This file photo taken on October 5, 2015 shows Harvey Weinstein, US film producer and executive producer of the TV series 'War and Peace', posing during a photocall at the MIPCOM audiovisual trade fair in Cannes, southeastern France. New York police said on October 12, 2017 they have reopened a investigation into allegations of a 2004 sexual assault by disgraced movie mogul Harvey Weinstein. An avalanche of claims of sexual harassment, assault and rape by the Hollywood heavyweight have surfaced since the publication last week of an explosive New York Times report alleging a history of abusive behavior dating back decades. (AFP/Valery Hache)
Could Harvey Weinstein go on trial for sexual assault, rape or harassment? Experts assess his mounting legal woes with around 40 actresses publicly accusing the disgraced Hollywood mogul.
New York police are pressing two sex crime investigations, London police are pursuing allegations from three women and Los Angeles detectives have interviewed an Italian actress alleging she was raped in 2013.
Legal eagles say the 65-year-old, twice married father of five could potentially go on trial in civil or criminal courts, and is likely to be hit by out-of-court settlements that could see the mogul declare bankruptcy.
- Could Weinstein be charged? -
The allegations against Weinstein range from harassment to sexual assault and rape. The producer insists that all sexual relations were consensual.
Many of the accusations date back 10 to 20 years, and as such could be subject to statute of limitation laws, which would prevent prosecution, although these vary in different US states.
In New York, there is no statute of limitations on rape in a criminal court, but lesser sexual assault offenses cannot be prosecuted after five years have elapsed.
Manhattan detectives are investigating alleged forcible oral sex in 2004, an offense serious enough to potentially still be prosecuted.
The Los Angeles investigation of the alleged rape of an Italian actress in a hotel room near Beverly Hills in 2013, is also recent enough to be prosecuted.
The trouble is finding enough evidence to bring charges and be reasonably confident of securing a conviction, says criminal lawyer and ex-prosecutor Michael Weinstein (no relation).
"You need a credible victim and you need evidence," he says. And preferably from the day, or the day after. "Either a first-hand account of what happened, or a text message, email message which describes the inappropriate behavior."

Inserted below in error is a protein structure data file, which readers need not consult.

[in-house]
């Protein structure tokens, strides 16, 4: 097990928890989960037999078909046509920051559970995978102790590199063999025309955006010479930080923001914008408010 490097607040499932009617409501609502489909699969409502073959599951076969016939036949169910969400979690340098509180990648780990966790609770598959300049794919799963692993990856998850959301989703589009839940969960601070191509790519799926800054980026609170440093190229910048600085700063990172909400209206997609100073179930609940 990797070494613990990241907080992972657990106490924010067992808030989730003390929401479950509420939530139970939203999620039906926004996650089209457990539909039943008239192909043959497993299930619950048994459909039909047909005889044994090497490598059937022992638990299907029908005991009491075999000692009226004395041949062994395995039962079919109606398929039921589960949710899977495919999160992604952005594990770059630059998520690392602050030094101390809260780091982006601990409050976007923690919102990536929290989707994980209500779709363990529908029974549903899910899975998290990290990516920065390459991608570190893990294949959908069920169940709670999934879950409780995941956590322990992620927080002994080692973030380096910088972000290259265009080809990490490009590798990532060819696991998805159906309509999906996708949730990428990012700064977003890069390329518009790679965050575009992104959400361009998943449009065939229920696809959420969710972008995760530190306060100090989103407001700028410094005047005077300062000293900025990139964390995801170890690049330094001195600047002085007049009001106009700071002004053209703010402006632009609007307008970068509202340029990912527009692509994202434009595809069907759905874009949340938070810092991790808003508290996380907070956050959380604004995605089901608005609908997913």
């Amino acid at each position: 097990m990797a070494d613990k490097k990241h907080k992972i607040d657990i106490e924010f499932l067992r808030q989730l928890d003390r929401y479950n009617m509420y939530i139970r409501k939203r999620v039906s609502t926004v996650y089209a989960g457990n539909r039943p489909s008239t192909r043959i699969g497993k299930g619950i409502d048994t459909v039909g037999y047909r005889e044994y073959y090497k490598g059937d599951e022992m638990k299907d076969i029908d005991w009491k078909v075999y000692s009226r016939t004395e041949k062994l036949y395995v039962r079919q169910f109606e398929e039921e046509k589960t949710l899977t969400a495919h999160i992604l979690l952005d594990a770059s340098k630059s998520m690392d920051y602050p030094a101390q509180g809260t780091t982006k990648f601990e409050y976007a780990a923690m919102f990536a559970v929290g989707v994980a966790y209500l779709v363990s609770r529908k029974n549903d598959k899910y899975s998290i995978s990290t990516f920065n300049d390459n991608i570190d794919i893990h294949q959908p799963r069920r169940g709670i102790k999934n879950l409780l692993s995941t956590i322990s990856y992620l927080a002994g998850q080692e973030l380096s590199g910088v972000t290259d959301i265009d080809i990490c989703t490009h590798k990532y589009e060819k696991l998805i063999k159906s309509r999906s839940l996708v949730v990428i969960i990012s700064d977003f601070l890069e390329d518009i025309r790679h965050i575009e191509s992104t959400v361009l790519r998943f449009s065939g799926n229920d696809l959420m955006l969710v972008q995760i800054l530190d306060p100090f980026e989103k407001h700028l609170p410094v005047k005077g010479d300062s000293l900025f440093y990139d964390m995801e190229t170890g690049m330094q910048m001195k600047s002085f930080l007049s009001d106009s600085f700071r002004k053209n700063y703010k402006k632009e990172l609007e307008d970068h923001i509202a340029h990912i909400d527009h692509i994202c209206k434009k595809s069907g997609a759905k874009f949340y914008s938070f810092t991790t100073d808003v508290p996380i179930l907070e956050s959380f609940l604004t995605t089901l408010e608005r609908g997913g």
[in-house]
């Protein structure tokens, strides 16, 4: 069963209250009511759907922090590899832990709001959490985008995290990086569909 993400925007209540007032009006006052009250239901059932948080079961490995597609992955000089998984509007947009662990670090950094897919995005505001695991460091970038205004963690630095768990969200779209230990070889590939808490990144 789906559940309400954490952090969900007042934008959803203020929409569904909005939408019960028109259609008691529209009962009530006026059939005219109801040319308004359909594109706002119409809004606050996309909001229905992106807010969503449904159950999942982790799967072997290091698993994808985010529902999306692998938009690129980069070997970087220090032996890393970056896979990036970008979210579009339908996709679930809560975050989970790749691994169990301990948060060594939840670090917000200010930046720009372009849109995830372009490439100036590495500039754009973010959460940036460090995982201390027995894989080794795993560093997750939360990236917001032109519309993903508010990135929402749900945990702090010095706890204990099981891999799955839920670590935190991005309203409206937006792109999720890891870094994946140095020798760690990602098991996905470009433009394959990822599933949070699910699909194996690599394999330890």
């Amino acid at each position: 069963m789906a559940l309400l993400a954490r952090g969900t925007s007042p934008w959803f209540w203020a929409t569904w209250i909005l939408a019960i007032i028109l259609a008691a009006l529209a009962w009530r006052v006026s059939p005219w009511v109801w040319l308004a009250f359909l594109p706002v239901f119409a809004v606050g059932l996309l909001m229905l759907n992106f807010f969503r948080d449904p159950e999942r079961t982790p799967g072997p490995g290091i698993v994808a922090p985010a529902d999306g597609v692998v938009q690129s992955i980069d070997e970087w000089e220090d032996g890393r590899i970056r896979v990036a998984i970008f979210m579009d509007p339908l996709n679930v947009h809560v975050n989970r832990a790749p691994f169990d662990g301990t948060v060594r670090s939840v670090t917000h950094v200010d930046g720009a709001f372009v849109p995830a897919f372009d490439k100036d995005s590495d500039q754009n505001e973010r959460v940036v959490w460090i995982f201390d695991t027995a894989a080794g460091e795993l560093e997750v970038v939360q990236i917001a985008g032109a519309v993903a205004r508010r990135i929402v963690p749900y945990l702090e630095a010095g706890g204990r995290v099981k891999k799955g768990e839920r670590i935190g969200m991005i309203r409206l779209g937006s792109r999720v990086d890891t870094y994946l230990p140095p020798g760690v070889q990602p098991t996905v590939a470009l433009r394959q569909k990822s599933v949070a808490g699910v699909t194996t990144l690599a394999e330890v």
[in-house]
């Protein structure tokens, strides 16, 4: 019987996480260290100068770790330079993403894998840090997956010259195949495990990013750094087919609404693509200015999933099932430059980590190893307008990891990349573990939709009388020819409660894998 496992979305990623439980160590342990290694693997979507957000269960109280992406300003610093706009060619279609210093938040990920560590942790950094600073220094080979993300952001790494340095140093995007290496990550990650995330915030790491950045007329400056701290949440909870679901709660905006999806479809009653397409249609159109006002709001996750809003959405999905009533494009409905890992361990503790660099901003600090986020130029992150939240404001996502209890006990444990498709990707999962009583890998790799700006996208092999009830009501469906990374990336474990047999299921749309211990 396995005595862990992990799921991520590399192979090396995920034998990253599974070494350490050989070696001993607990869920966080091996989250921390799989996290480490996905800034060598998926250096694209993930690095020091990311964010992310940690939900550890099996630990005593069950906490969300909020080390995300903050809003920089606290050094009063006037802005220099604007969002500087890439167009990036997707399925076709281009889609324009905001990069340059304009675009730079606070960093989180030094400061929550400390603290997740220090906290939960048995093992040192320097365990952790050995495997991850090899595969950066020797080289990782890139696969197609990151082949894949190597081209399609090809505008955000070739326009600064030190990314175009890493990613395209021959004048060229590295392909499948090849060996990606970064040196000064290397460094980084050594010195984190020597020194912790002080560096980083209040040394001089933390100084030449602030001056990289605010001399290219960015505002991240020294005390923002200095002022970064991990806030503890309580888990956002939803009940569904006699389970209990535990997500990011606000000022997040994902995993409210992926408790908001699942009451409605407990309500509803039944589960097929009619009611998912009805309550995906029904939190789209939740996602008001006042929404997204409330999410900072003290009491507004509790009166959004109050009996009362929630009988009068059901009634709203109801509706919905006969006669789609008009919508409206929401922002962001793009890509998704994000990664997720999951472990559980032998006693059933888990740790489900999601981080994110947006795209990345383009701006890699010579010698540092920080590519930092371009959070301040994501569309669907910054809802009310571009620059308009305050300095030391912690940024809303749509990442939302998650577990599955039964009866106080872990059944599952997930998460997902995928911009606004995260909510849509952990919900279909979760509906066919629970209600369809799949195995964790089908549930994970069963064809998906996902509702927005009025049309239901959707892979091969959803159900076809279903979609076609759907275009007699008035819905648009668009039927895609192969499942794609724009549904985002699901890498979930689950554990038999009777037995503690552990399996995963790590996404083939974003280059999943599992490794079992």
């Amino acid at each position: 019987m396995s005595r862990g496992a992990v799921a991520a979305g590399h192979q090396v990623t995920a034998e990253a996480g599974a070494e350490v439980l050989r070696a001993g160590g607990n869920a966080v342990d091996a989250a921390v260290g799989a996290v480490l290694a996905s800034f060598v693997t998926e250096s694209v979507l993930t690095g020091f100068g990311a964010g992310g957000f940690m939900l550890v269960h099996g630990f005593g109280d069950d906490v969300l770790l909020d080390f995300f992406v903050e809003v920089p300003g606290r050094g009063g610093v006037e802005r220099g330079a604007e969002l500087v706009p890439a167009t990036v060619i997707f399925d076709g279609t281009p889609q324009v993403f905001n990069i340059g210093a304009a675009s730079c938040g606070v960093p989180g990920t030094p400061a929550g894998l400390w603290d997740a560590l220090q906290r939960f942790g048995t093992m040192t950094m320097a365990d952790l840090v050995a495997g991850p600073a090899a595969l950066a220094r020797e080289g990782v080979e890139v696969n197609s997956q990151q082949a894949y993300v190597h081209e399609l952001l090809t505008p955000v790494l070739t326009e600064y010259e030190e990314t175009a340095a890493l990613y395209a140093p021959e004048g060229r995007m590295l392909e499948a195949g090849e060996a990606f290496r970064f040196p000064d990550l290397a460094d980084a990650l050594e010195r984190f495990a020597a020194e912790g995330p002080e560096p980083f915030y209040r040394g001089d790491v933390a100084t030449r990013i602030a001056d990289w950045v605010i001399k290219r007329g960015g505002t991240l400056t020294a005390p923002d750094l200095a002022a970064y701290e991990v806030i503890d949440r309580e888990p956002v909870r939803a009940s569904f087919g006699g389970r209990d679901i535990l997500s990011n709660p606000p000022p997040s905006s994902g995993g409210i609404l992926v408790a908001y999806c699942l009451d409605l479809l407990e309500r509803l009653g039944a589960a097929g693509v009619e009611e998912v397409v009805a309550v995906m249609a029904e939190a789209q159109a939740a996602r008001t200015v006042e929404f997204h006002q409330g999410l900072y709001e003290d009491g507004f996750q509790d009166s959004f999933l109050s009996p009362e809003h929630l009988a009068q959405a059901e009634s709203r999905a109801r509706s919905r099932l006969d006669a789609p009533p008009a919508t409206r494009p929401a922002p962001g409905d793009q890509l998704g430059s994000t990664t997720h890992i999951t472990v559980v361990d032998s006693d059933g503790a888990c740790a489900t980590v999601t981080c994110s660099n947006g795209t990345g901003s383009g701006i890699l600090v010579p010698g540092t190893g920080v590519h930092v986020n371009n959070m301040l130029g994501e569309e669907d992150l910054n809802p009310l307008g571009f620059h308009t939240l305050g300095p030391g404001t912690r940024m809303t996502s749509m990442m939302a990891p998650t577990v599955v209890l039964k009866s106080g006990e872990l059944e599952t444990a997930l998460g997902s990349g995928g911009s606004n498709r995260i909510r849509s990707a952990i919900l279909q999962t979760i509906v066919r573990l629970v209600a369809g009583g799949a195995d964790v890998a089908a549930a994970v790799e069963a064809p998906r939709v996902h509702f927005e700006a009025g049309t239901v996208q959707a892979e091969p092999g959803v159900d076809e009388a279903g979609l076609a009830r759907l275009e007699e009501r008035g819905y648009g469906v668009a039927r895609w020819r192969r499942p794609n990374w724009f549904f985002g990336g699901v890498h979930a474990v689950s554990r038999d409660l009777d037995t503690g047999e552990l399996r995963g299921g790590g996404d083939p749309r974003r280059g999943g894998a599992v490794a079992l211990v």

- What are the obstacles to criminal prosecution? -
Manhattan's district attorney Cyrus Vance, whose sex assault case against IMF boss Dominique Strauss-Kahn collapsed in 2011 when his accuser changed her story, decided in 2015 against prosecuting Weinstein.
An Italian model wore a wire in which the producer admitted to harassment, but Vance decided the evidence was insufficient and the model not credible enough.
The difficulty of persuading a jury that sexual assault took place "beyond a reasonable doubt" was underscored this year at the trial of disgraced comedian Bill Cosby, which ended in a hung jury in Pennsylvania.
On the other hand, there is "a lot of public pressure in these cases," to bring charges, says Ann McGinley, law professor at the University of Nevada.
- Civil suits? -
The burden of proof is less onerous in civil suits, says New York sexual harassment lawyer Bryan Arce. O.J. Simpson was acquitted of double murder at his criminal trial in 1995, but was later ordered in civil court to pay $33.5 million in punitive damages over the double murder of his wife and her friend.
But even civil suits are subject to statutes of limitations. Even in rape cases, suits must be brought within five years in New York.
Victims can seek damages for loss of earnings, loss of career, emotional distress and punitive damages for malicious intent and egregious behavior. While amounts vary, they rack up into millions, McGinley said.
"I consider it highly likely that there will be civil lawsuits filed against him, I also consider likely that they will be settled," she told AFP.
Fox News paid out millions to settle allegations against its late former boss Roger Ailes and star presenter Bill O'Reilly.
- How might Weinstein pay up? -
According to The New York Times, Weinstein has already reached eight private settlements with women. The amounts involved were not disclosed.
But if civil suits snowball, Arce warns Weinstein could protect himself by claiming "some sort of bankruptcy."
"The floodgates have now opened," he said. "There is only so much money to go around... at that point that's when you claim bankruptcy."
Whatever the outcome, none of it is good for the former Hollywood boss.
"The story is not going to end well for him," concluded Weinstein, the lawyer.